19 Act effective Judged as effective by addressing the problem, meeting needs of many. “So, it’s been pretty successful…a patient satisfier and a staff satisfier…it took a lot of buy in.. And there’s been a lot of work in the organization…just getting the right group together and doing the communications made a huge difference and then the satisfaction’s just been tremendous for everybody involved”. Melinda, pg 6

20 Moral Eustress The institution, despite challenges, changes practices, which feels like support to the leader and like the solution has moved the unit to “a good place.”, i.e. Positive Organizational Outcomes “I get an awful lot of support and it’s not easy business. You know, just everything: delivering safe care, quality care, and all that sort of stuff under the pressure of all the regulatory agencies…it’s been a lot of hard work but, you know, I’m really pleased with where the unit’s at. And if I left today I’d feel like it’s in a good place.” Melinda, pg 42

21 Moral Distress Moral Transaction Act Ineffective Moral Residue Negative Organizational Outcomes

22 Moral Distress  Thwarted  By a more powerful colleague/boss  By organizational ‘rules’,.e.g. tenure “I felt angry. I just feel at times that we are not looking at patients as people, but as statistics. But really that this person was a mother and a sister, and a daughter at one time and we are losing sight of that.” Brenda. P. 2  More moral distress in health care than higher ed.  Power structure: relation between nurses and doctors  More likely to occur in institutional structures in which there is assigned responsibility without accompanying authority  Proximity to patients within life/death contexts

23 Act Ineffective Thwarted from doing what the leader knows is the right thing to do Frustration distress Emotional distress vs moral distress Emotional distress always accompanies moral distress but not visa versa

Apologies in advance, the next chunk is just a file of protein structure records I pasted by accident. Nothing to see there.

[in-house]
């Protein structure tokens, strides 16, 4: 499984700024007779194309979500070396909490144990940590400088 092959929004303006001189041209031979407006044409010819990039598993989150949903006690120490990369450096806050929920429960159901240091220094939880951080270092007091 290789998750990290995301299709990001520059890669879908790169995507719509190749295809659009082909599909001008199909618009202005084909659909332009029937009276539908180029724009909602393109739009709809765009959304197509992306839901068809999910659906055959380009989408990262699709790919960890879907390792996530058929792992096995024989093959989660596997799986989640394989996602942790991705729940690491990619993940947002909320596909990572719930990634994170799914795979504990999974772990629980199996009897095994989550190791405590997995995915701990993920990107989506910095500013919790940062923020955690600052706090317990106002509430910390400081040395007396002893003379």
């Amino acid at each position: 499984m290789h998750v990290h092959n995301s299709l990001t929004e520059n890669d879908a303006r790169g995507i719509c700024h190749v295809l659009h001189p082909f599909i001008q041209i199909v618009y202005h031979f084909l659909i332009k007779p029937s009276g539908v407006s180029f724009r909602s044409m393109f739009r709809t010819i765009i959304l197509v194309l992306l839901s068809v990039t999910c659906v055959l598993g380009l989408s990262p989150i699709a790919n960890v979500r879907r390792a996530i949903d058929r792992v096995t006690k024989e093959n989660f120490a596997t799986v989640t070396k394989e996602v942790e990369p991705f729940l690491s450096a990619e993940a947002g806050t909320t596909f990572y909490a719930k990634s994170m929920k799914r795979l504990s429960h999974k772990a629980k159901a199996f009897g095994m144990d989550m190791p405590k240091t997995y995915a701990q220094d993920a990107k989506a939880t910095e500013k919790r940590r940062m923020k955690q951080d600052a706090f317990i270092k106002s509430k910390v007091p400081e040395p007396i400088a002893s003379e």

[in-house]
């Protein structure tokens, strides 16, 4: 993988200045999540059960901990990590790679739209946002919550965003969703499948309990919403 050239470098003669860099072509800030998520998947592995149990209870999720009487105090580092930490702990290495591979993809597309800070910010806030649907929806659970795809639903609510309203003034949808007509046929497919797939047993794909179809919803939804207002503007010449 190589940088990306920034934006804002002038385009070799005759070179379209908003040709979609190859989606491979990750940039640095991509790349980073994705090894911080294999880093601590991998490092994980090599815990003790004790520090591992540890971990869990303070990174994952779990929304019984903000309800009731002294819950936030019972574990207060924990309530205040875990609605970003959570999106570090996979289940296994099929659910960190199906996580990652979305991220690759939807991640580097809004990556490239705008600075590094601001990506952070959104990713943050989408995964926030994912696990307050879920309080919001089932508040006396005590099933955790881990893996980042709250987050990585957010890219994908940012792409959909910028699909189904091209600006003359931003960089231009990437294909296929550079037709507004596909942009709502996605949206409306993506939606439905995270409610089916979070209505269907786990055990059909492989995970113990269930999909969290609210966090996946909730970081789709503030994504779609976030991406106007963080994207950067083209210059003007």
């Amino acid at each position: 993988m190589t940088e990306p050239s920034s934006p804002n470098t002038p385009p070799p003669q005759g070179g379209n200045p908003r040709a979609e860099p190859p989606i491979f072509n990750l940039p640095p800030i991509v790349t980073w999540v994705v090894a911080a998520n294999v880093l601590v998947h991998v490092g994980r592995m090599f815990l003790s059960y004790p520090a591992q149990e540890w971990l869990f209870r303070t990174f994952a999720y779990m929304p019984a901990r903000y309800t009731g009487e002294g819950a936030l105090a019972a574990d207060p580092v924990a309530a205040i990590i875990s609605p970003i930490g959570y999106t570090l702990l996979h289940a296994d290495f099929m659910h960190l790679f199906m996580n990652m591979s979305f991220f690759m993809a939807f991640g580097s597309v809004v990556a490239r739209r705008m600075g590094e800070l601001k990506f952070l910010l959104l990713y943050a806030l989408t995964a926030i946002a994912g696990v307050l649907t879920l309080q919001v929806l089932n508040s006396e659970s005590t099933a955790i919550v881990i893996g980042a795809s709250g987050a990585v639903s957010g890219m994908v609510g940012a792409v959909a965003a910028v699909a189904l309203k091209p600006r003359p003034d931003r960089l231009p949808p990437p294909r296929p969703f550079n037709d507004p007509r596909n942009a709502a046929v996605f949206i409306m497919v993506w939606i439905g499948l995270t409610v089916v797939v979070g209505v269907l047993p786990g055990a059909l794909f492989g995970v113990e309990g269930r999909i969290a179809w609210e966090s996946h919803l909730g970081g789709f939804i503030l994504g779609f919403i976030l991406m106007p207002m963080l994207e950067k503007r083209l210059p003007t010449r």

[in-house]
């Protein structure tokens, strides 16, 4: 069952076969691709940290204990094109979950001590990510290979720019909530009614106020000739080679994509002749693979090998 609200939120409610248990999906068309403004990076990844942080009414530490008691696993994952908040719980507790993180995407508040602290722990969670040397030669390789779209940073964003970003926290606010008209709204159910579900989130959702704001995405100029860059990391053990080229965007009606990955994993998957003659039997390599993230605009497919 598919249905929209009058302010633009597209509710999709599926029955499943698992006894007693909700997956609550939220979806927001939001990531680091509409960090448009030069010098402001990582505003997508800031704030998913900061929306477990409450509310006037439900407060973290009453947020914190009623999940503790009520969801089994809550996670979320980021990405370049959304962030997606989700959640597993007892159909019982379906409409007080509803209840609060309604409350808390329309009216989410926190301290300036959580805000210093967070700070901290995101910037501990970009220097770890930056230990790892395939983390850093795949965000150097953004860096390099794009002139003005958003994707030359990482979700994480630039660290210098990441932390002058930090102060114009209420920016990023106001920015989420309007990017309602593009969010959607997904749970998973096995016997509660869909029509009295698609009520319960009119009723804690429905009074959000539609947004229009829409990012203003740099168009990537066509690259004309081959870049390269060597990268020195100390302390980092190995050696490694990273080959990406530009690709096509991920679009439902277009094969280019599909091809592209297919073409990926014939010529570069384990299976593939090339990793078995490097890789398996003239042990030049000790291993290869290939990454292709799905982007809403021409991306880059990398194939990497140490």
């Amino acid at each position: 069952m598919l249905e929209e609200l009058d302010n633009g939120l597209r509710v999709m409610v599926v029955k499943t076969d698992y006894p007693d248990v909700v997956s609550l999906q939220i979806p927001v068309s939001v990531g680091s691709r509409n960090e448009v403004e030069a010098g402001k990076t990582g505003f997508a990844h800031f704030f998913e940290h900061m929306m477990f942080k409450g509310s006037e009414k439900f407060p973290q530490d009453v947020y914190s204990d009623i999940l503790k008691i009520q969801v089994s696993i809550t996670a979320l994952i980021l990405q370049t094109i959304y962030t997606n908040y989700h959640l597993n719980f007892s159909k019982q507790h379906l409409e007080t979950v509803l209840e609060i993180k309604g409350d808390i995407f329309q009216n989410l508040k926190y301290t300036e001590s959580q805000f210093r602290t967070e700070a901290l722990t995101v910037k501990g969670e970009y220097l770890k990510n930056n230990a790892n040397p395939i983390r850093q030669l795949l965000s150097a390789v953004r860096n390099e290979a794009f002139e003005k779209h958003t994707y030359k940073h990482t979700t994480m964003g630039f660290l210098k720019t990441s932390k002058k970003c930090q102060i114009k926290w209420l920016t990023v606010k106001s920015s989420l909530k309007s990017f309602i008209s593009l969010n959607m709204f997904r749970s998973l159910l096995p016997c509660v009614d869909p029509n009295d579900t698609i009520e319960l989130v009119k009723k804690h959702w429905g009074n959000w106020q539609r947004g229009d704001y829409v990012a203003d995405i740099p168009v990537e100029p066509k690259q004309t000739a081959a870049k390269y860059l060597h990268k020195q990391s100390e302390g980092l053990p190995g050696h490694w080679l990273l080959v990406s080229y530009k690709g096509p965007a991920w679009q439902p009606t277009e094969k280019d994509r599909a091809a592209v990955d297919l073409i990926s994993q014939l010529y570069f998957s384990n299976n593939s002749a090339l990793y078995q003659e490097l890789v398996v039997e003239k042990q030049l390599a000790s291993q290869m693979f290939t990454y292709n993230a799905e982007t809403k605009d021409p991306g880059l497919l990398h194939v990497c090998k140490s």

24 Emotional distress I felt very good of what I accomplished. I felt leaving was the right thing, but it was very sad for me. It was just like leaving this dysfunctional home. You know that’s always a sad thing to have to do, but it was the right thing to do. So that’s why I, you know, I felt like this relief when I finally made that decision, “Yes. This is the right thing to do.” Karen, pg. 19 I mean it – it hurts, I think its – its tough because I think that it’s – you know, I use the word agony very intentionally when I’m talking about some of these decisions. Don pg.3

25 Leaders’ moral developmental stage Two thirds of the leaders interviewed were at the highest moral stage Further analysis is needed to establish if this measure appears to have explanatory power about leader’s decisions.

26 Positive Practices Survey 29 items, 7 point Likert scale  6 Factors  Caring  Compassionate support  Forgiveness  Inspiration  Meaning  Respect, integrity, and gratitude Administered online to 50 randomly selected employees from each organization 17 respondents from each organization, phone follow up with additional 5 non-respondents from each organization 44% overall response rate